Linked by Pobrecito Hablador on Mon 2nd Nov 2009 21:19 UTC
Sun Solaris, OpenSolaris One of the advantages of ZFS is that it doesn't need a fsck. Replication, self-healing and scrubbing are a much better alternative. After a few years of ZFS life, can we say it was the correct decision? The reports in the mailing list are a good indicator of what happens in the real world, and it appears that once again, reality beats theory. The author of the article analyzes the implications of not having a fsck tool and tries to explain why he thinks Sun will add one at some point.
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by renhoek on Mon 2nd Nov 2009 22:19 UTC
renhoek
Member since:
2007-04-29

And what is this fsck supposed to check and fix? As soon as somebody can answer this a fsck tool wil be made i think.

Reply Score: 4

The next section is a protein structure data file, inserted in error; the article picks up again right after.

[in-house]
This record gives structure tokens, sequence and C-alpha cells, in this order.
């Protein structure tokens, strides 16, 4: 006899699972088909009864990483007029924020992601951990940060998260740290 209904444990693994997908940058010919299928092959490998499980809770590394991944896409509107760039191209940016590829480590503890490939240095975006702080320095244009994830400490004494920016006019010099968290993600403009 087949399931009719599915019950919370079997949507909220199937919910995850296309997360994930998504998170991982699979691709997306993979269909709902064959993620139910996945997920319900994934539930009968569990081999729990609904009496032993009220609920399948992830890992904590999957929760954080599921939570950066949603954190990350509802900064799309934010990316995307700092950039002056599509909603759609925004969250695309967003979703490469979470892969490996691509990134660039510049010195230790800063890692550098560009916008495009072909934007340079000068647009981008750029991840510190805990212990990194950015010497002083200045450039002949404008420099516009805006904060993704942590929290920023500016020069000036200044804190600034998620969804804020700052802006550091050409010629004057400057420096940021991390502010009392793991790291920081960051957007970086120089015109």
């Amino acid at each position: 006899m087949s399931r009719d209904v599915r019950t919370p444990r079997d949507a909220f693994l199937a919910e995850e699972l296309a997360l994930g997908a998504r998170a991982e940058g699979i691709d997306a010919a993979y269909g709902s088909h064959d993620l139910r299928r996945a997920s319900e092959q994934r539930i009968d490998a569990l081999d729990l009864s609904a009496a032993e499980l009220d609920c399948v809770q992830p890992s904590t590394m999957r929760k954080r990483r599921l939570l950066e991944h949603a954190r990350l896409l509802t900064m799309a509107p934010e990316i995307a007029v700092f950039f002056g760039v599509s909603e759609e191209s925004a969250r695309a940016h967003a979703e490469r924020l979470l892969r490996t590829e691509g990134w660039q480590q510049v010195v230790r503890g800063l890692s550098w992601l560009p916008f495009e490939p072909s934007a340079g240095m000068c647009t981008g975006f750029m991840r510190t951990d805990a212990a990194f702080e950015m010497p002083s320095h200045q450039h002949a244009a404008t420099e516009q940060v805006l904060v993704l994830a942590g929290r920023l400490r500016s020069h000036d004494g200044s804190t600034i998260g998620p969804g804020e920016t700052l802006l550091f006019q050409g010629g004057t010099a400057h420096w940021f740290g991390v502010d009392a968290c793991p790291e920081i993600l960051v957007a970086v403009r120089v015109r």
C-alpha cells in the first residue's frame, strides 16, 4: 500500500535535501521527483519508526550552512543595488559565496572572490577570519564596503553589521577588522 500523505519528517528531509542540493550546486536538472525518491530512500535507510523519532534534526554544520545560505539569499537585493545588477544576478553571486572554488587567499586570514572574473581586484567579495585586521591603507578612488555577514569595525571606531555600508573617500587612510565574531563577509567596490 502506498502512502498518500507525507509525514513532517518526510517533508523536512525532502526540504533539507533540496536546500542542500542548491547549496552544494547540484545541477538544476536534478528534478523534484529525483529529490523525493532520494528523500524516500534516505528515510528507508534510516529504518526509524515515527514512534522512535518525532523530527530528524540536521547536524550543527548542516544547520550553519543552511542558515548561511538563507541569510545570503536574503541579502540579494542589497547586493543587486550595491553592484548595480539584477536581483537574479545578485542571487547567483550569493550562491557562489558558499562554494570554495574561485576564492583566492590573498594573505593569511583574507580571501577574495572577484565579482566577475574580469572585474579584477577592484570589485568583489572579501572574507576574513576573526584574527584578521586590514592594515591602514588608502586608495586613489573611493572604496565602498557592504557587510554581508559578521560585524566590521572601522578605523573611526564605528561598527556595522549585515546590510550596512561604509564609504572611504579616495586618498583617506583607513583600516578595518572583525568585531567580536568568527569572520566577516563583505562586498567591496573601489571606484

RE: .
by tobyv on Tue 3rd Nov 2009 00:56 in reply to "."
tobyv Member since:
2008-08-25

And what is this fsck supposed to check and fix? As soon as somebody can answer this a fsck tool wil be made i think.


Fixing/detecting corrupted SHA256 block hashes for the deduplication feature, for one. I've relied on file systems in the past that worked on a similar concept.

Nothing more terrifying than learning that a block of the root fs has a hash of zero!

The fs will need to be offline and the hash values are metadata, so it falls into the 'fsck' category IMHO.

Reply Parent Score: 2

RE[2]: .
by c0t0d0s0 on Tue 3rd Nov 2009 08:00 in reply to "RE: ."
c0t0d0s0 Member since:
2008-10-16

That opens an interesting question: What's the correct stuff. The checksum or the data ;) Furthermore: Dedup uses the already computed checksums of the filesystem. You don't have to sync it to your data.

Reply Parent Score: 1

RE[2]: .
by renhoek on Tue 3rd Nov 2009 22:27 in reply to "RE: ."
renhoek Member since:
2007-04-29

"zfs scrub" does this. And taking the filesystem offline for this is a waste of time.

Reply Parent Score: 2